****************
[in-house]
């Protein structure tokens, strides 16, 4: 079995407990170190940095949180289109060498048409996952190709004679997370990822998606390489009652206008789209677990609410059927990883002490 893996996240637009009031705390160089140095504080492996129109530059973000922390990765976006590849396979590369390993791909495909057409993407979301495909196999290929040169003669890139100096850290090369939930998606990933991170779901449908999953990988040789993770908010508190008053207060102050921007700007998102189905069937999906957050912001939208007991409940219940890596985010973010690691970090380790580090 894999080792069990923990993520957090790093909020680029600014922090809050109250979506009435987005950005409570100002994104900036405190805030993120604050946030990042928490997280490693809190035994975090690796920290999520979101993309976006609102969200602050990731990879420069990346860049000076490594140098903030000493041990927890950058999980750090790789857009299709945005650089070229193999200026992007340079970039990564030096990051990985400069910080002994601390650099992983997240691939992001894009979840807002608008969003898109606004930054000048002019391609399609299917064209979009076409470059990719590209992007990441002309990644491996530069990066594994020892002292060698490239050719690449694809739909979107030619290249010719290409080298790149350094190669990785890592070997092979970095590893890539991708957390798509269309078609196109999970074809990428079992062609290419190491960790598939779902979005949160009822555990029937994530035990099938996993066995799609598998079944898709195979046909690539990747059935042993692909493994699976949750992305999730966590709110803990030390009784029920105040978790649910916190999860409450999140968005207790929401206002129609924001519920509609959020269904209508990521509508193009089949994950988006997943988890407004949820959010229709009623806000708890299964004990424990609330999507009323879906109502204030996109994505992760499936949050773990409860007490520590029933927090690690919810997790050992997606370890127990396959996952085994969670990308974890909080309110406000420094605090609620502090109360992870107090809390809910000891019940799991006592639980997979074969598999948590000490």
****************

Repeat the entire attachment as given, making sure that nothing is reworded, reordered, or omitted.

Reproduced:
[in-house]
């Protein structure tokens, strides 16, 4: 079995407990170190940095949180289109060498048409996952190709004679997370990822998606390489009652206008789209677990609410059927990883002490 893996996240637009009031705390160089140095504080492996129109530059973000922390990765976006590849396979590369390993791909495909057409993407979301495909196999290929040169003669890139100096850290090369939930998606990933991170779901449908999953990988040789993770908010508190008053207060102050921007700007998102189905069937999906957050912001939208007991409940219940890596985010973010690691970090380790580090 894999080792069990923990993520957090790093909020680029600014922090809050109250979506009435987005950005409570100002994104900036405190805030993120604050946030990042928490997280490693809190035994975090690796920290999520979101993309976006609102969200602050990731990879420069990346860049000076490594140098903030000493041990927890950058999980750090790789857009299709945005650089070229193999200026992007340079970039990564030096990051990985400069910080002994601390650099992983997240691939992001894009979840807002608008969003898109606004930054000048002019391609399609299917064209979009076409470059990719590209992007990441002309990644491996530069990066594994020892002292060698490239050719690449694809739909979107030619290249010719290409080298790149350094190669990785890592070997092979970095590893890539991708957390798509269309078609196109999970074809990428079992062609290419190491960790598939779902979005949160009822555990029937994530035990099938996993066995799609598998079944898709195979046909690539990747059935042993692909493994699976949750992305999730966590709110803990030390009784029920105040978790649910916190999860409450999140968005207790929401206002129609924001519920509609959020269904209508990521509508193009089949994950988006997943988890407004949820959010229709009623806000708890299964004990424990609330999507009323879906109502204030996109994505992760499936949050773990409860007490520590029933927090690690919810997790050992997606370890127990396959996952085994969670990308974890909080309110406000420094605090609620502090109360992870107090809390809910000891019940799991006592639980997979074969598999948590000490």